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gone. Next went his brother, younger than he, a man of a cold, stern spirit; but he had friends and who has not ?-and so he died. And then a change came over a younger member of the family—a wild, boisterous, dashing blade, the musician of the group. He would have made a King's Trumpeter;' and what blasts I have heard him sound! Such blasts
as Scott said 'were worth a thousand men.'
have heard him play dirges too. They played for him at last. The daughters of music are brought
. low,' and he sleeps. His gentle sisters three, as if they knew the way he led, by the tones of his spiritbugle, followed him, one after one.
O hark! O hear! how thin and clear,
And thinner, clearer, further going!
The horns of Elfland faintly blowing !
They faint on hill, or field or river;
forever and forever.
The youngest went first; innocence knows no fear, and she passed away smiling—a gentle creature, full
of laughter and tears. The second and third-how well do I remember the last time I saw them! They were dressed in flower-broidered robes, flowers in their hair, the tint of flowers upon their cheeks, and the fragrance of flowers in their breath. They wore broidered girdles of green, and they were all of a flutter, going to some fête. But they have gone together, and almost hand in hand, where flowers bloom all the year long, and where it is one grand fete from June to June again.
Then came one whom the heart aches to think of ; a magnificent being, fully rounded into womanhood. With eyes that looked into the soul, as warm, and clear, and noble as a summer Heaven; with a voice full of sweetest music, and with
in every motion. Living, who could help loving her ?-and dying, who could help weeping for her ?-I am not ashamed to say it, I wept; I am not afraid to tell it, Nature wept; I am not wild to fancy it, Heaven smiled, when she awaited admission on its star-lighted threshold.
But I haven't the heart to recall them all to-day Enough to say, they are dead; the tenth is now dying, and they will all be a family in Heaven. Who is there among my readers to give a tear or a thought to poor, departing OCTOBER ?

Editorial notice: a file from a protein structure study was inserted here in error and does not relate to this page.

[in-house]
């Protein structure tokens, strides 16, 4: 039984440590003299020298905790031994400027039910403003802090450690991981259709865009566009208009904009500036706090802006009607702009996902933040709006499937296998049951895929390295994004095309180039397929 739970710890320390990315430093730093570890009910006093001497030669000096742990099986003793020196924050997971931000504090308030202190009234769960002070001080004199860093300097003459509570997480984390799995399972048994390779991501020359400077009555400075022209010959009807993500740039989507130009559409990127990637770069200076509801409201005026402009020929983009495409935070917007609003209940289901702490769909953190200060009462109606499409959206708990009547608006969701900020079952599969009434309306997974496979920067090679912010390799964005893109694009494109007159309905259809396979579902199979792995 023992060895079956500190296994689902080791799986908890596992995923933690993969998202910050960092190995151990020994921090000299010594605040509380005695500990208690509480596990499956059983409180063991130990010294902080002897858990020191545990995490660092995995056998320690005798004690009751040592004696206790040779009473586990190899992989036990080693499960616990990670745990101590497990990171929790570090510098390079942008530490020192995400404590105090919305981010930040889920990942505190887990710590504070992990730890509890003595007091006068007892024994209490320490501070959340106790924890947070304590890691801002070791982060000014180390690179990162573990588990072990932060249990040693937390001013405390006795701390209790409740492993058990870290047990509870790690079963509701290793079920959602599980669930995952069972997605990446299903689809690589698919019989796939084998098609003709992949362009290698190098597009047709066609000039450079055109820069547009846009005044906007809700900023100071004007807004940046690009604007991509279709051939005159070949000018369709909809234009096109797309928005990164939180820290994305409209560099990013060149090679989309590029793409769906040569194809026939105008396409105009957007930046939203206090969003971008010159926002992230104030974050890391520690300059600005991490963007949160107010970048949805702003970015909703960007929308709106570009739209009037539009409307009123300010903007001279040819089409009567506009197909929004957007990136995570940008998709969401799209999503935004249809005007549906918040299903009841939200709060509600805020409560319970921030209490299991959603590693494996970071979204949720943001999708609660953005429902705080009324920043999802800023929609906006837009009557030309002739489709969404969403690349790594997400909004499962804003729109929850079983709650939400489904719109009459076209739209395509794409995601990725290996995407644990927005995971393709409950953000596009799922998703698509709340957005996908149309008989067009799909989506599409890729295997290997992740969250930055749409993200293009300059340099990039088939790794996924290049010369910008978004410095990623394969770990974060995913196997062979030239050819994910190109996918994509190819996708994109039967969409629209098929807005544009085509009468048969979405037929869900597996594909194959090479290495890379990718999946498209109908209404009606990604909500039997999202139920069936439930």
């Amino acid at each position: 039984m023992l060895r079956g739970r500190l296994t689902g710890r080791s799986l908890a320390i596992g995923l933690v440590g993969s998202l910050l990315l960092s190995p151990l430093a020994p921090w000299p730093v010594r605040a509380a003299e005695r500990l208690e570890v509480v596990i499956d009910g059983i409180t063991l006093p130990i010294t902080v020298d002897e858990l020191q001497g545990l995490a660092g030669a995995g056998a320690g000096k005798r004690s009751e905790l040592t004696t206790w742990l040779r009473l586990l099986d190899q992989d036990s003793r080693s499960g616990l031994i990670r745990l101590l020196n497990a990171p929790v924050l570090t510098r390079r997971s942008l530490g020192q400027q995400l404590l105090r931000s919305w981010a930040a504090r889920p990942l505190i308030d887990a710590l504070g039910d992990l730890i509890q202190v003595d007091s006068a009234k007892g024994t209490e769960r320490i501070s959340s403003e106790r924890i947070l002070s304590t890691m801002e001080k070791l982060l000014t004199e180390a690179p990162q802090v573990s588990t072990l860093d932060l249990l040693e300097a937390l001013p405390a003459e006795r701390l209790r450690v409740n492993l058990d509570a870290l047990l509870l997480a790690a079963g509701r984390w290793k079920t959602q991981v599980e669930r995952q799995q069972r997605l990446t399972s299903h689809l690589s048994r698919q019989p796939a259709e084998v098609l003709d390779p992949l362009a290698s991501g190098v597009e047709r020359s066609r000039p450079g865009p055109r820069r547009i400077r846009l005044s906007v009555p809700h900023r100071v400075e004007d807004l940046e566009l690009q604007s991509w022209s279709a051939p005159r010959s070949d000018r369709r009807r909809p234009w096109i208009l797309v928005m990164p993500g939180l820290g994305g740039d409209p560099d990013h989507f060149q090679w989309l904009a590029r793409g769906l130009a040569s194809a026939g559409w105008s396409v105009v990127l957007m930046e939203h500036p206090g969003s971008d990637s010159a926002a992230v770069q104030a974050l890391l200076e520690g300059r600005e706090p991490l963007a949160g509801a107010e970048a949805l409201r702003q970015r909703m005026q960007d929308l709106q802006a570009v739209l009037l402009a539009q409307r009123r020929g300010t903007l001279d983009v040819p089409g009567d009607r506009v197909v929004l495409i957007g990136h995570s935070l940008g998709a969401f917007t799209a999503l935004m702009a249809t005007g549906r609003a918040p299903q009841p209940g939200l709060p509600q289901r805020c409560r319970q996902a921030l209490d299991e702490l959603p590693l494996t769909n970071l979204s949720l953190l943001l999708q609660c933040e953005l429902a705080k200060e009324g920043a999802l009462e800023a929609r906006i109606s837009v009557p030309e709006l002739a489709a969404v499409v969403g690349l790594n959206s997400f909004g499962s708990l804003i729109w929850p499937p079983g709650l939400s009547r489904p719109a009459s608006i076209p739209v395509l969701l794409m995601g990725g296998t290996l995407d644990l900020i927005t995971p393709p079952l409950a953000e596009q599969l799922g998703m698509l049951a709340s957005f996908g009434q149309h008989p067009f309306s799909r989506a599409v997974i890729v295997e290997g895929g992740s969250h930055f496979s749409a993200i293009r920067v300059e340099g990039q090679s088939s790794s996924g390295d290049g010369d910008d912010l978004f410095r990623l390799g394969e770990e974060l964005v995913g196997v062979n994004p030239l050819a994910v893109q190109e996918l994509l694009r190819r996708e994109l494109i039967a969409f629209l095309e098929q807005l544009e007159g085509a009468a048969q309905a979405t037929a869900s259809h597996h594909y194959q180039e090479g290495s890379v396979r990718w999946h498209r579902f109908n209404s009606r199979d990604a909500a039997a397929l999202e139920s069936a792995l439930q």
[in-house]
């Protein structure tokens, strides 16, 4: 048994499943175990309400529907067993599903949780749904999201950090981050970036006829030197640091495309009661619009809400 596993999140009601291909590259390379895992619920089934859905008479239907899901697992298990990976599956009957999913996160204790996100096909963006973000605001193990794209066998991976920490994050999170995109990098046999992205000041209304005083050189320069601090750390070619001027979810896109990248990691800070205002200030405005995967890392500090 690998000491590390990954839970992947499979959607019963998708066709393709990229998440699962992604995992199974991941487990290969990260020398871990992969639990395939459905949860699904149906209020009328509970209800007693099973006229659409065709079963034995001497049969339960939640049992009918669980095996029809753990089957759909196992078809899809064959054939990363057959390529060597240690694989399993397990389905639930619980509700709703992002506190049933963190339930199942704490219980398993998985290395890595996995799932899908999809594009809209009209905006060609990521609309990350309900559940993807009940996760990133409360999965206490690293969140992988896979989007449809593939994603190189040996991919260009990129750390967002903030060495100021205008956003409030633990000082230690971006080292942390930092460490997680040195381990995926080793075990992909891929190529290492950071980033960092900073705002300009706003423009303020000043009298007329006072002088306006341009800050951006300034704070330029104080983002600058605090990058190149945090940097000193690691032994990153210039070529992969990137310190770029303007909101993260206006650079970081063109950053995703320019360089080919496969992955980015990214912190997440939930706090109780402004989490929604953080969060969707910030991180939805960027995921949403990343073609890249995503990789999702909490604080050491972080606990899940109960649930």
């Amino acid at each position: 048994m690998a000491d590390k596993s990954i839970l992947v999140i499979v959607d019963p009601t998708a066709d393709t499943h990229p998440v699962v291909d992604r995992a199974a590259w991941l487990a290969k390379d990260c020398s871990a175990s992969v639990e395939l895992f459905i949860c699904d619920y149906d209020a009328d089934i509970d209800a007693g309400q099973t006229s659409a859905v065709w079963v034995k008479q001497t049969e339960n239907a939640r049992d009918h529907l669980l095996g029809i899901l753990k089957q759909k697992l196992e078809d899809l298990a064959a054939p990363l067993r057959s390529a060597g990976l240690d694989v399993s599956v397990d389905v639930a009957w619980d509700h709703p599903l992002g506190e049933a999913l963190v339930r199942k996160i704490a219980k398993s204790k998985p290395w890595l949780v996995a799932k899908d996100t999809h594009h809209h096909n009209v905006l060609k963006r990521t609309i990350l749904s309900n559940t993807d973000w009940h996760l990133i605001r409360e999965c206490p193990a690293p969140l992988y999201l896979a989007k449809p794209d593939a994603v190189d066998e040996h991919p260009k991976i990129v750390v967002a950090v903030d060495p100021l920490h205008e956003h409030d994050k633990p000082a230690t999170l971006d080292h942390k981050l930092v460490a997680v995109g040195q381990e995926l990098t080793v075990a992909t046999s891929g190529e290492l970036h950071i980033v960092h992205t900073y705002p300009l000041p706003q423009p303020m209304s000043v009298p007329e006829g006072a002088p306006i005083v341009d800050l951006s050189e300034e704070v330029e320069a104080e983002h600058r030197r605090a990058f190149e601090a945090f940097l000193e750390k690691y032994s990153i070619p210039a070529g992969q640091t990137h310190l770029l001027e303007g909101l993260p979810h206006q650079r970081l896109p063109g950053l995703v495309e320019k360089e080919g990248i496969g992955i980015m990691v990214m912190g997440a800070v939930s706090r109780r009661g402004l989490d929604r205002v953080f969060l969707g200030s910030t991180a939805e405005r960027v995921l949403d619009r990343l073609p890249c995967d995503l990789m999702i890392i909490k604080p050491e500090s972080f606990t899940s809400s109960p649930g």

SHADOWS that out-live the sunshine, daguerreotypes
I have been looking at one to-night-a picture of the dead. Dead ? Oh, no that cannot be dead that we cannot forget.
Well do I remember when it was taken-a tearful April day; showers came out of the rainbows, and sunshine broke out of the clouds. Fitting emblem of her little life, and yours, and mine. They arrayed her in a white robe, folded her white hands
her breast, wreathed white roses in her hair, and made her as ready as they could for the angels that waited without. There she lay, cold and motionless, but none of us could make her dead. Again and again, did I bring a mirror close to those sealed lips; once or twice, I fancied its surface was a little dimmed, but it was not so. There was the dear, pale face, nothing more. That little cloud of life had floated away for ever. Sleep and his brother had stood beside the couch, to claim her as she lay. Both won her, for she slept the sleep of death.
Oh, she was lovely! and as those fair lineaments settled to their last repose, it made the heart ache and the eye dim to look at them. How much there is in the thought, we shall see her like no more ; mingled
with her kindred elements, her dust shall be strown to the winds. Her image is pictured now upon the heart, but hearts may break, memory be dimmed with tears and time Had we but thought of this, the artist should have made her live upon his canvass. Such beauty should not quite depart. Too late—too late!
Far over the waters, in sunny France, in a laboratory, a workman is bending over a crucible and a furnace. Begrimmed with toil, nameless, the utterer of a language not our own. What is he to us, or we to him? Nothing.
It was morning, and through the half-drawn curtain, round that bed of death, a bright ray of sunshine streamed full upon the face of the dead, and grew pale—and well it might, for it was in the presence
of Him who shall one day bid the sun put off his robes of glory for the garment of sackclothan instant fell, and then was flying out again into the free, glad gush of morning, and the music of the woods and the birds.
A polished plate—a magical mirror, just stayed it in its flight, and ere it fled, it left thereon the sweet memory it was flying with the picture of the Dead. The eyes were closed, 'tis true, but then she looked so
sweetly sleeping there. Many times since, be sure, it has been bedewed with tears; many times since, have lips been pressed upon
it. Radiant being ! beautiful May! She flung but one shadow, and that only, when she died.
You have seen, sometimes, in a June morning, when the birds were in song and the breezes in tune, a sentinel star, that had out-watched the night, lingering on the bright threshold of day. You have watched it as it wavered and grew dim; as it brightened and blushed; as it paled into pearl, receded, and died.
The sky was all beauty, the world was all bliss
WHAT an indictment could be 'found' against Time, if only he came within the jurisdiction of mortals. ·Count' after count'-how they follow one another.
Time has robbed youth of its step of lightness, and